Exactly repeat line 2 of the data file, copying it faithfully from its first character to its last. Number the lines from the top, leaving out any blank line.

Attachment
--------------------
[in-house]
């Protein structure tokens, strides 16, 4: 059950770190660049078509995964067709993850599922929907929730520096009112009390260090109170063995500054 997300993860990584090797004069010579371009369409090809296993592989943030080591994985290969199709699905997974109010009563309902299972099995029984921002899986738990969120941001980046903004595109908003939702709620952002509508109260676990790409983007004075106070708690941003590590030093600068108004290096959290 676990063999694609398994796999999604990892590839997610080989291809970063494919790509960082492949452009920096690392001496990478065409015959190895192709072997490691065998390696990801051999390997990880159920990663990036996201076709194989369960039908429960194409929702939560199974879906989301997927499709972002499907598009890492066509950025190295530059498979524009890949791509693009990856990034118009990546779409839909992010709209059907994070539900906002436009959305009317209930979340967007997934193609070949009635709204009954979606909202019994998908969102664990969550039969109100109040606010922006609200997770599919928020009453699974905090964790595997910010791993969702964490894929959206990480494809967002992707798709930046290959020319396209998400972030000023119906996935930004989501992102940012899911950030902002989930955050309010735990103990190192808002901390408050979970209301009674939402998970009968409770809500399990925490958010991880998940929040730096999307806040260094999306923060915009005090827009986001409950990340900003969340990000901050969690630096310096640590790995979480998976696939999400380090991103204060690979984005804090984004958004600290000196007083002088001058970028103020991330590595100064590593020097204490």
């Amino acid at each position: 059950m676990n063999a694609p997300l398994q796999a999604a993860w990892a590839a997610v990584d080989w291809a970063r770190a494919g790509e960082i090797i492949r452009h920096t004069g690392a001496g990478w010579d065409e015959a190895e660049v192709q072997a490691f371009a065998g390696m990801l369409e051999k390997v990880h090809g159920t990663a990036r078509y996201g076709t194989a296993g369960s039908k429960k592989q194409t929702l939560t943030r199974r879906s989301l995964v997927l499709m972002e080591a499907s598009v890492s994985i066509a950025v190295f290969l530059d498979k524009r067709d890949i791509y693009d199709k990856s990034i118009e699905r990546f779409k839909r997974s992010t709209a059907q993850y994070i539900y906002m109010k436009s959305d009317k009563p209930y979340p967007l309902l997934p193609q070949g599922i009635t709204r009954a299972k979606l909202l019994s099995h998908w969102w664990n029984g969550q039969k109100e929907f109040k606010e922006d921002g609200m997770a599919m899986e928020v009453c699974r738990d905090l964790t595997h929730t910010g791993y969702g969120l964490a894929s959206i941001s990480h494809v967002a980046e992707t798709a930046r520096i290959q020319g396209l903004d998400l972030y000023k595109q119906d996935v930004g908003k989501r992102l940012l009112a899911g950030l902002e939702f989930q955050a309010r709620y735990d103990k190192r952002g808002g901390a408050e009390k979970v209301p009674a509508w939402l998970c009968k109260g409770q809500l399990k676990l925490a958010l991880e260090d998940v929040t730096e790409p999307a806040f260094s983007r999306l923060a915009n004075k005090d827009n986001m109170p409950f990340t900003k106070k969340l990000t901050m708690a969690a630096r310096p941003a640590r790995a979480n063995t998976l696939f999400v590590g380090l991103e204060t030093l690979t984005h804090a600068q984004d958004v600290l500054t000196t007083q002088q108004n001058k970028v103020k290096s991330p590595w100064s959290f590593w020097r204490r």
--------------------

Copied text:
């Protein structure tokens, strides 16, 4: 059950770190660049078509995964067709993850599922929907929730520096009112009390260090109170063995500054 997300993860990584090797004069010579371009369409090809296993592989943030080591994985290969199709699905997974109010009563309902299972099995029984921002899986738990969120941001980046903004595109908003939702709620952002509508109260676990790409983007004075106070708690941003590590030093600068108004290096959290 676990063999694609398994796999999604990892590839997610080989291809970063494919790509960082492949452009920096690392001496990478065409015959190895192709072997490691065998390696990801051999390997990880159920990663990036996201076709194989369960039908429960194409929702939560199974879906989301997927499709972002499907598009890492066509950025190295530059498979524009890949791509693009990856990034118009990546779409839909992010709209059907994070539900906002436009959305009317209930979340967007997934193609070949009635709204009954979606909202019994998908969102664990969550039969109100109040606010922006609200997770599919928020009453699974905090964790595997910010791993969702964490894929959206990480494809967002992707798709930046290959020319396209998400972030000023119906996935930004989501992102940012899911950030902002989930955050309010735990103990190192808002901390408050979970209301009674939402998970009968409770809500399990925490958010991880998940929040730096999307806040260094999306923060915009005090827009986001409950990340900003969340990000901050969690630096310096640590790995979480998976696939999400380090991103204060690979984005804090984004958004600290000196007083002088001058970028103020991330590595100064590593020097204490």